(d) A commissioned law enforcement officer of the National Park Service is not a peace officer under the laws of this state, except that the officer has the powers of arrest, search, and seizure as to any offense under the laws of this state committed within the boundaries of a national park or national recreation area. In this subsection, "national park or national recreation area" means a national park or national recreation area included in the National Park System as defined by 16 U.S.C. Section 1c(a).
(e) A Special Agent or Law Enforcement Officer of the United States Forest Service is not a peace officer under the laws of this state, except that the agent or officer has the powers of arrest, search, and seizure as to any offense under the laws of this state committed within the National Forest System. In this subsection, "National Forest System" has the meaning assigned by 16 U.S.C. Section 1609.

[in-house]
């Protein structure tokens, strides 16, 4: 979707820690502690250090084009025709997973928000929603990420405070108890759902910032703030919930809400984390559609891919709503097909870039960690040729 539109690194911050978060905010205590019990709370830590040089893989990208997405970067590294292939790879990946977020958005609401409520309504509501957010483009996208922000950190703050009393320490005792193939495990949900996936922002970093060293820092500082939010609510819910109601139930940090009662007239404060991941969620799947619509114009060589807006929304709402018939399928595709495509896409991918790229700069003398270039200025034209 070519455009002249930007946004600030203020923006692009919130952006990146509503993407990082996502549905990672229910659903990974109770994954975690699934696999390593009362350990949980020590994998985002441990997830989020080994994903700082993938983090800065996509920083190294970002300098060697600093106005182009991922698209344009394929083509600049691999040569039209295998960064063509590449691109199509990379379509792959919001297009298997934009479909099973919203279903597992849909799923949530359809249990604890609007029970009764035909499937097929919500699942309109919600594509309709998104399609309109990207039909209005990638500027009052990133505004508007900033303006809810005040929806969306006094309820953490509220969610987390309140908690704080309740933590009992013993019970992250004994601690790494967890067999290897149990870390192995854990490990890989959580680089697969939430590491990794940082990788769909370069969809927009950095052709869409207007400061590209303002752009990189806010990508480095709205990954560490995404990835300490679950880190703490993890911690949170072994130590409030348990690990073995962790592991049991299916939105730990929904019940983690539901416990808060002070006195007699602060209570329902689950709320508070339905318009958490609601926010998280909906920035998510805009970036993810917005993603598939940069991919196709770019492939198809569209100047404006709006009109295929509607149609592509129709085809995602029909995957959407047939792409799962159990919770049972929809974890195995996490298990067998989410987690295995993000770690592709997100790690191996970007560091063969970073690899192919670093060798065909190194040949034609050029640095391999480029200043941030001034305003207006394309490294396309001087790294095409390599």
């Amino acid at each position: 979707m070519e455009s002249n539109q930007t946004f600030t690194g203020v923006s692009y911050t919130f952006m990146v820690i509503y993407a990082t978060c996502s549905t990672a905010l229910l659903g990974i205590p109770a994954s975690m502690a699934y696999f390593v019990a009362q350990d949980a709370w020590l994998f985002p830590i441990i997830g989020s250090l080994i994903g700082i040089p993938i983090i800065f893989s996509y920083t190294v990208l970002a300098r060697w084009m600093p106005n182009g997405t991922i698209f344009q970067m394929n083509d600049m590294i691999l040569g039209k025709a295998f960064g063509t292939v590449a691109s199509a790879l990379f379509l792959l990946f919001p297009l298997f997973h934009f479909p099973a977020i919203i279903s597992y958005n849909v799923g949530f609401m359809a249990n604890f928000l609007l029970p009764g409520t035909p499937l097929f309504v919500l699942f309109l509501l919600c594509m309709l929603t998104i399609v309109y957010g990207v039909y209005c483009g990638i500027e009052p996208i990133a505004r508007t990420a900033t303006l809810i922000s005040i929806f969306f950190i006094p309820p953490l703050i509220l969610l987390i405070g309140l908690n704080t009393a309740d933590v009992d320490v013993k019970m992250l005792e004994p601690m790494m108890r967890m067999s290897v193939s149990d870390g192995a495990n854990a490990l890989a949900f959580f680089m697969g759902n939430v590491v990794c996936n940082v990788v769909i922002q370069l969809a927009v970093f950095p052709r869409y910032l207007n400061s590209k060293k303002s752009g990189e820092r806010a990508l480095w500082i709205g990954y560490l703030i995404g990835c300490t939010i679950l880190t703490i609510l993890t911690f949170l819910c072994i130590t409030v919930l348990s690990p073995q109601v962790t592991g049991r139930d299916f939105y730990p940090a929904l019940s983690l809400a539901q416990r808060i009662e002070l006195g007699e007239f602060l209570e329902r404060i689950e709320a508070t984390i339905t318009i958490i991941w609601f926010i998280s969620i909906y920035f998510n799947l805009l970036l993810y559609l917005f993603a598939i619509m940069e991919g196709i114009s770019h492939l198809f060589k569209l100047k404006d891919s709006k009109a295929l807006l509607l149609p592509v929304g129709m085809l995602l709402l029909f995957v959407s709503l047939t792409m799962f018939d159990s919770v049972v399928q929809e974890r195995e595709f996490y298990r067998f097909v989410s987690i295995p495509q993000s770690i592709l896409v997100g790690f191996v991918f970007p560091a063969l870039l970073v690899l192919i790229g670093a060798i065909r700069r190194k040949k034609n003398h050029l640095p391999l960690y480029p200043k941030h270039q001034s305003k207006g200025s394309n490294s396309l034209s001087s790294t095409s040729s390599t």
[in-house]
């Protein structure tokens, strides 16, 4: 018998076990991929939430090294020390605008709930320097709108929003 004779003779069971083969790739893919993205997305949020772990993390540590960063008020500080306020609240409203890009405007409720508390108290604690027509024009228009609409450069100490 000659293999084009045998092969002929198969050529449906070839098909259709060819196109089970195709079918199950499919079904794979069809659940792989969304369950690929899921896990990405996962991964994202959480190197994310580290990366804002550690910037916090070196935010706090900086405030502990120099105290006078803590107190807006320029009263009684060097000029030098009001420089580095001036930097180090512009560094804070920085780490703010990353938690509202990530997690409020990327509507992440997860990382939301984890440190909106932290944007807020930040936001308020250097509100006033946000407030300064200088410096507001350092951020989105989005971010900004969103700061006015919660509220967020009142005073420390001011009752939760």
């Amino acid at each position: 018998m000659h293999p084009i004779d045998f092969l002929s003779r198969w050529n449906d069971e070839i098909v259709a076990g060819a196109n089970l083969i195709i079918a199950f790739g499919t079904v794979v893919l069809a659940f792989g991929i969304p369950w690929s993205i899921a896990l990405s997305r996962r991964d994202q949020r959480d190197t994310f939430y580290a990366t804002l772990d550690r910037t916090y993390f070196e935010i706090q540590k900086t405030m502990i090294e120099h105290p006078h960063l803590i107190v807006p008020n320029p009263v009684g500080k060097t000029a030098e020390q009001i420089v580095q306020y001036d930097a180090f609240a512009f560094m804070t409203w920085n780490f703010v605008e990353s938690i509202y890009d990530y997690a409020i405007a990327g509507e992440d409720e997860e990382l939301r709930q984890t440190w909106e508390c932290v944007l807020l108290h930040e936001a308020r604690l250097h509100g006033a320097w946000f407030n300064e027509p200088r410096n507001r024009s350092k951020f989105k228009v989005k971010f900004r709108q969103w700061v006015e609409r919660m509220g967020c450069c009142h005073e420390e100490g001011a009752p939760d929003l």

(f) Security personnel working at a commercial nuclear power plant, including contract security personnel, trained and qualified under a security plan approved by the United States Nuclear Regulatory Commission, are not peace officers under the laws of this state, except that such personnel have the powers of arrest, search, and seizure, including the powers under Section 9.51, Penal Code, while in the performance of their duties on the premises of a commercial nuclear power plant site or under agreements entered into with local law enforcement regarding areas surrounding the plant site.
(g)  In addition to the powers of arrest, search, and seizure under Subsection (a), a Special Agent of the Secret Service protecting a person described by 18 U.S.C. Section 3056(a)  or investigating a threat against a person described by 18 U.S.C. Section 3056(a) has the powers of arrest, search, and seizure as to:
(1)  misdemeanor offenses under the laws of this state; and
(2)  any criminal offense under federal law.